The Sedition of Benjamin Franklin Bache
It is easy to forget just how much older Benjamin Franklin was than many of his contemporaries.
The best way to put this into perspective is by noting that his grandson, Benjamin Franklin Bache, could also be considered a Founder.
Benjamin Franklin Bache is a fascinating Founder, as he was in many respects quite the opposite of his famous grandfather. While the older man was an extremely successful publisher who won the admiration of even his most ardent political rivals, Bache had a successful (if not extremely lucrative) paper while driving enemies to the point of physical attacks.
Benjamin Franklin Bache
Bache was just 6 when his famous grandfather returned to America after a lengthy stay in London. Less than two years later he would travel to Europe with the older man for a more thorough education.
He would not see his parents for almost a decade.
Bache returned to the United States with a full understanding of the working of the few republics in Europe.
He worked as his grandfather’s assistant through the end of the old man’s life (which included his time in the Continental Congress). When Benjamin Franklin died, he left his print shop to Bache.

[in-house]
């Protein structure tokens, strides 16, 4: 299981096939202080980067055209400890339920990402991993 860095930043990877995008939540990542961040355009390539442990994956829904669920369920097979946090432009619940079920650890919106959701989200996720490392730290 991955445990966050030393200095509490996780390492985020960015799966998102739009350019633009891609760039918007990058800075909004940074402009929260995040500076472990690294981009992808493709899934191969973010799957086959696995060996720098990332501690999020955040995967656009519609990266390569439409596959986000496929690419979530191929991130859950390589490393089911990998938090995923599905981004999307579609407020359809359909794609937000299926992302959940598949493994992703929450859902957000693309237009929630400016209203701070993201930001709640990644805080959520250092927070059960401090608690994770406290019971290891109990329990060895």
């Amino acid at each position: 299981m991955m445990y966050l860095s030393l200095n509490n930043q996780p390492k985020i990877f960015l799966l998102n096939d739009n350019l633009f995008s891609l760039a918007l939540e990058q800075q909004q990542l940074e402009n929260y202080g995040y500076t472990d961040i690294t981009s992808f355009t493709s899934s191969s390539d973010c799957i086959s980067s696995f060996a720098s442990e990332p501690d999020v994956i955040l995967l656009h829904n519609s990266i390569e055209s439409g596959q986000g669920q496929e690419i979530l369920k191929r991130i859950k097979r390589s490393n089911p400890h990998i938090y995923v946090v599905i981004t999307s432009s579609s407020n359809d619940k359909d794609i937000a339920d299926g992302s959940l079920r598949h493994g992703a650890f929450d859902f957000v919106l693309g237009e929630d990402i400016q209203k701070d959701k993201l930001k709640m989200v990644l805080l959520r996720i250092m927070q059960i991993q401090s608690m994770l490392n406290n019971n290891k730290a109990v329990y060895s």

The grandson would still see wide readership, if not universal appeal.
Bache began printing his own paper, which would come to be known as the Philadelphia Aurora.
Though the paper started with the ambition of being unbiased, it quickly became a propaganda machine for the Democratic-Republicans. Bache viciously attacked the Federalists, and was one of the few outlets to directly criticize President Washington.
Benjamin actually received an early copy of the Jay Treaty and was the first person to publish it.
Additionally, he spoke often against slavery at a time when such a topic was extremely taboo.
When John Adams took over the presidency, Bache continued his assault. These men had known each other for decades, as Benjamin was a classmate in France of his son, John Quincy Adams.
When President Adams began arresting people under the Alien and Sedition Acts, Bache was one of the first to be taken into custody.
After being released on bail, and still awaiting trial, Benjamin was caught in a wave of smallpox that plagued Philadelphia in 1798 and died shortly thereafter. He was not yet 30 years old.
Benjamin Franklin Bache is looked back on today as one of the first important proponents of Freedom of Speech in the young republic.
There were many important Founders who ran print shops during the Revolution.
Here are a few you might like:
Benjamin Franklin Bache was the rare third generation Founder.
James Tagg’s biography of Bache covers his peculiar life as a Freedom of Speech fighter and grandson of the First American.
If you’d like a copy you can pick one up through the Amazon affiliate link below (you’ll support this site, but don’t worry, Amazon pays me while your price stays the same).